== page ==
Hizbullah's Own View
Hizbullah - social radicals?.
"The prevelant perception of Hizbullah in the "west" is of a militant, armed terrorist organization bent on abduction and murder. While the initial years of its emergence as a political movement in Lebanon were turbulent and controvertial, The Party of God has matured to become an important and pivotal force in Middle East politics in general and Lebanese society in particular. Hizbullah has its immediate historic roots in the social uprising of the Lebanese Shia community in the late 1960's and early 70's that took its inspiration from the charismatic Imam Musa Sadr who "disappeared" in Libya in 1978.
"Sadr's Movement of the Deprived (Harakat al-Mahrumin) with it's military wing and present-day political party, Amal soon became mired in the convolutions of Lebanese politics and the 15-year civil war. The Israeli invasion of 1982 provided the catalyst for Shi'ite radicalism. Hizbullah emerged with the aim of expelling the occupants and alleviating the social sufferings of the Shia community.
"While Al Moqawama al Islamia (The Islamic Resistance) has attracted much of world attention, the various other community activities of Hizbullah are of equal if not greater importance at home. It runs a range of philanthropic and commercial activities including hospitals, medical centers, schools, orphanages, rehabilitation centers for the handicapped, supermarkets, gas stations, contructions companies, a radio station (Nur) and public service television station (Al Manar). Up until the middle 1990's Hizbullah was also responsible for public services and utilities in the southern suburbs of Beirut.
"In it's early days, Hizbullah gained much notoriety through the kidnappings of several westerners by one of its fringe groups. But what has caused most political consternation are its quite spectacular actions against various foreign occupants. The bombing of the barracks of the US Marines and French headquarters in 1983 killed 300 soldiers of the Multinational Force that by then had lost its semblance of neutrality of intervention in the punishing Israeli siege and occupation of West Beirut.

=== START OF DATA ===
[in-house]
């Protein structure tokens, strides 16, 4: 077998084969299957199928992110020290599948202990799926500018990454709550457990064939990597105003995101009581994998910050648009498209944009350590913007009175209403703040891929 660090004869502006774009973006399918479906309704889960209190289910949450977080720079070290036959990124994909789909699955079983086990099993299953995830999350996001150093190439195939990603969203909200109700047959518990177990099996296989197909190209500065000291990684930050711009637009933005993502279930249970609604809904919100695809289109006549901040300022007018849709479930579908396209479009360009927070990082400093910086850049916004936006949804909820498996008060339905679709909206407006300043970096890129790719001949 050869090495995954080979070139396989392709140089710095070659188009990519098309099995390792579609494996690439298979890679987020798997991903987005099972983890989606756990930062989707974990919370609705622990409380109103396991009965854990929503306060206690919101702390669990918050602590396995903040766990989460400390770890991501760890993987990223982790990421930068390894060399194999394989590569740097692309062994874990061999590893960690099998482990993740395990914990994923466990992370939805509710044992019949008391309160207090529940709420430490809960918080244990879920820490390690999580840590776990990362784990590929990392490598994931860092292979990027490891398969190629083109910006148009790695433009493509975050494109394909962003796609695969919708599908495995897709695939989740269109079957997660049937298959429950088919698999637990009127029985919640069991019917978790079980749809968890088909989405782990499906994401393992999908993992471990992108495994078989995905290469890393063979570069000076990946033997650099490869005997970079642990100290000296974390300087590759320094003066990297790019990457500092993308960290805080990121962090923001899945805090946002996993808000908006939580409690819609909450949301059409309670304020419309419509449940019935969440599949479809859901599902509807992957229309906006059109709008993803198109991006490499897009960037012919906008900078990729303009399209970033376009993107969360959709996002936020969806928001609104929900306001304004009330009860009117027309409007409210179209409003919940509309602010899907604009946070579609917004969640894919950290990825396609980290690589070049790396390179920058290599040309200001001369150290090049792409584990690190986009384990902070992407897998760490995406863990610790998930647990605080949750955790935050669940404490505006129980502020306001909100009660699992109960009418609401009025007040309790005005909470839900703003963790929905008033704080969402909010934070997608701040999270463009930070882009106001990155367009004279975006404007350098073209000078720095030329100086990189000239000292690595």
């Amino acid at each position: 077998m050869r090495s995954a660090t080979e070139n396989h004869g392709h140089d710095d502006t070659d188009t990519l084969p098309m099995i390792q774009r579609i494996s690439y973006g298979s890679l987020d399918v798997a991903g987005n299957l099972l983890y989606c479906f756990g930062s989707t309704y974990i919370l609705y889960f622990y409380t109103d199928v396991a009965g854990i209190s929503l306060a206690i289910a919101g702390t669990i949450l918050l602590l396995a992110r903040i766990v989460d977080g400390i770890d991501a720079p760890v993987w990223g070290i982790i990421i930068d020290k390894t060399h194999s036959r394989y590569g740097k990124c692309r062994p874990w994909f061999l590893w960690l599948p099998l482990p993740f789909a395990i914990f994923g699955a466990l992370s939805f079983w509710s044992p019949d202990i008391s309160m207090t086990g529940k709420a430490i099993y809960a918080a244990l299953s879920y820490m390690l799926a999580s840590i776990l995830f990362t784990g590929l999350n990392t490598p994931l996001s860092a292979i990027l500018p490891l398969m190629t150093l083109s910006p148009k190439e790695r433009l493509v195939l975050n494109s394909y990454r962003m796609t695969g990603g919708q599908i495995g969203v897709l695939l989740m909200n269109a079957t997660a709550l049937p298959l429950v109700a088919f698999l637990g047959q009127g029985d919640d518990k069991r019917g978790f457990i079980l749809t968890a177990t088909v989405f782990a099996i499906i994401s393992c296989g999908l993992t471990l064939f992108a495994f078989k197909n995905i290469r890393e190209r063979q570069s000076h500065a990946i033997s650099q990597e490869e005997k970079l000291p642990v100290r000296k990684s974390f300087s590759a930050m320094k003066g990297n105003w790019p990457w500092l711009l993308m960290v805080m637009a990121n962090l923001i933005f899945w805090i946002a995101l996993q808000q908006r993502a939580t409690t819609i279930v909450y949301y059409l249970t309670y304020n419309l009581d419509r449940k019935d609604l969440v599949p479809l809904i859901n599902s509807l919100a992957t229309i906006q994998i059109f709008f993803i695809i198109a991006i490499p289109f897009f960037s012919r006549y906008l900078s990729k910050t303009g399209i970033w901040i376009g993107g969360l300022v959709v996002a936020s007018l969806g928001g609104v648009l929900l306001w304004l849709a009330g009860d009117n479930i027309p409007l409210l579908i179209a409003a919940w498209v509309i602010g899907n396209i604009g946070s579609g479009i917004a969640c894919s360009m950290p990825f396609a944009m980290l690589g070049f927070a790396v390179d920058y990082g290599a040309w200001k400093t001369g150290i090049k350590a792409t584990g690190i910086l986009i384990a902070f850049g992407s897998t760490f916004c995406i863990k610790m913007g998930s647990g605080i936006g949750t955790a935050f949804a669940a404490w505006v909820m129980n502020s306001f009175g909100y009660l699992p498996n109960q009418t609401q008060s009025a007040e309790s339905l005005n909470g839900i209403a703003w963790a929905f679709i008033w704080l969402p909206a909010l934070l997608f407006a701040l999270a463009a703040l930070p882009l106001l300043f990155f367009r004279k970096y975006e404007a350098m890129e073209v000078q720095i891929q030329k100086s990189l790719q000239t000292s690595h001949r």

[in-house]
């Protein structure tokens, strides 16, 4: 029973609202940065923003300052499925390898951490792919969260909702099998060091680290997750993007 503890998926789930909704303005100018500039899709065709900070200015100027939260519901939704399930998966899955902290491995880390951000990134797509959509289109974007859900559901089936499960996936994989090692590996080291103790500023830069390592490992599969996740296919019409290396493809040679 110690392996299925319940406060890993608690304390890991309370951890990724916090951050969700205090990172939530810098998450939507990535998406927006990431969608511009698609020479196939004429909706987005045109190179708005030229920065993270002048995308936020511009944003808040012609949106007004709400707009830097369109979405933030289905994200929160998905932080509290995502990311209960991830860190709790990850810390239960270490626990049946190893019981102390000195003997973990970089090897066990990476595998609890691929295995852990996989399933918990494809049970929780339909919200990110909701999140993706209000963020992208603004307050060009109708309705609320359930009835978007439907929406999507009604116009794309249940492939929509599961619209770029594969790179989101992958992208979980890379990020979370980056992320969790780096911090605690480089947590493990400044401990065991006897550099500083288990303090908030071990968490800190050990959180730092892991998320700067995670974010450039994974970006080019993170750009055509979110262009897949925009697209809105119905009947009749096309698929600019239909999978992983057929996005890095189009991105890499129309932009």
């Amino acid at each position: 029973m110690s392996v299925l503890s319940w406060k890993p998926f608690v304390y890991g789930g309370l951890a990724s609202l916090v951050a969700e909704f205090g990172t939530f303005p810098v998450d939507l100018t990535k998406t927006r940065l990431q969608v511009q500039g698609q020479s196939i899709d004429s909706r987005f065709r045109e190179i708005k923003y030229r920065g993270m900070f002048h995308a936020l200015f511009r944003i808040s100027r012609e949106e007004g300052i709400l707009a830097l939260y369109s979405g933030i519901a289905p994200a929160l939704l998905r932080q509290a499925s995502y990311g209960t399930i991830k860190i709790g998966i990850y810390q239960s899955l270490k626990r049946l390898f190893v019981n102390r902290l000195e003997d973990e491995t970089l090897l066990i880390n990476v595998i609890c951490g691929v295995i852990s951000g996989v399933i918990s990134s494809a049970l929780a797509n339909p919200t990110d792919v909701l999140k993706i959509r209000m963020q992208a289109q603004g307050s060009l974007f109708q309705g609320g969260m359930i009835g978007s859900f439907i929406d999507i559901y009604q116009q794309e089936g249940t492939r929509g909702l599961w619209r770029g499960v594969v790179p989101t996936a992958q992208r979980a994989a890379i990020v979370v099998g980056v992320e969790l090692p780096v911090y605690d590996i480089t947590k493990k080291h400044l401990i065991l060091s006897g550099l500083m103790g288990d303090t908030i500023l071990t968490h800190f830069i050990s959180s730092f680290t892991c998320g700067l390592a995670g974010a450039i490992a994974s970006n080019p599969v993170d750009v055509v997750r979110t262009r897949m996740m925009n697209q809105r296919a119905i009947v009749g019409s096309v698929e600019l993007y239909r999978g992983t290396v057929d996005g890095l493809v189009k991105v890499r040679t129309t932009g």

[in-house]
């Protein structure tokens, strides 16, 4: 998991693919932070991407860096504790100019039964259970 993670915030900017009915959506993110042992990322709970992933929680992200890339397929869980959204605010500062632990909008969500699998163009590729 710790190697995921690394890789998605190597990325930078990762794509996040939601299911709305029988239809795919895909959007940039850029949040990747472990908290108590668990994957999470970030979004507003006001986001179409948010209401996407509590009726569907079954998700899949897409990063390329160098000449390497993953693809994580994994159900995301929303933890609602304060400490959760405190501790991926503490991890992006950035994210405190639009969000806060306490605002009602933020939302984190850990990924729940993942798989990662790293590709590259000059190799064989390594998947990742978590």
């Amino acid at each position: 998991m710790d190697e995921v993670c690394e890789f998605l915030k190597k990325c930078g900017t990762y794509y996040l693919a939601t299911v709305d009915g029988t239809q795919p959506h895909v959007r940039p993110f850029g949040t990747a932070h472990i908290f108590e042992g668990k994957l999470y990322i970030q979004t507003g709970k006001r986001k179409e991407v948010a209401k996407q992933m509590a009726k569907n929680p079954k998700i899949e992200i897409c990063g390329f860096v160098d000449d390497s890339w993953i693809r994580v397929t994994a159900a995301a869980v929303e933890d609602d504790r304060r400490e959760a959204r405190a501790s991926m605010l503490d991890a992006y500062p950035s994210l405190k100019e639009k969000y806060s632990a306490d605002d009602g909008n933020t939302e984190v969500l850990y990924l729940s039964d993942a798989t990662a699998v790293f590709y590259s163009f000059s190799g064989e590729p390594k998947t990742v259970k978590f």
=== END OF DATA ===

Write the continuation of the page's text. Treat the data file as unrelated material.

"That humiliation led the US to lose its nerve in trying to police the conflict which no longer was restricted to an Israeli - Palestinian matter, with force. The subsequent bombing of the "Israeli Defence Forces" headquarters in Tyre with 75 soldiers lost took its toll on Israeli resolve and led to it's retreat to the present occupation zone in the south. The present activities of the resistance in southern Lebanon continue to try both morale and staying-will of the Israeli occupation whose losses in 1997 alone were 35 men. What is not commonly understood abroad is that the aim of the resistance in southern Lebanon is not military activity against northern Israel as carried on by the Palestinian guerillas of the 70's and early 80's, but the liberation of occupied Lebanon.
"The revolution against the Shah in Iran undoubtedly carried much inspiration for the Shi community in Lebanon, but it's modern historic roots go back to the Islamic revival at the centers of learning in Najf, Iraq in the 1960's. Hizbullah's spiritual leader is Sheikh Muhammad Husayn Fadlallah who remains somewhat distant from the running of the party who's general secretary is Sheikh Sa'id Hassan Nasrallah".
March 1998 / bl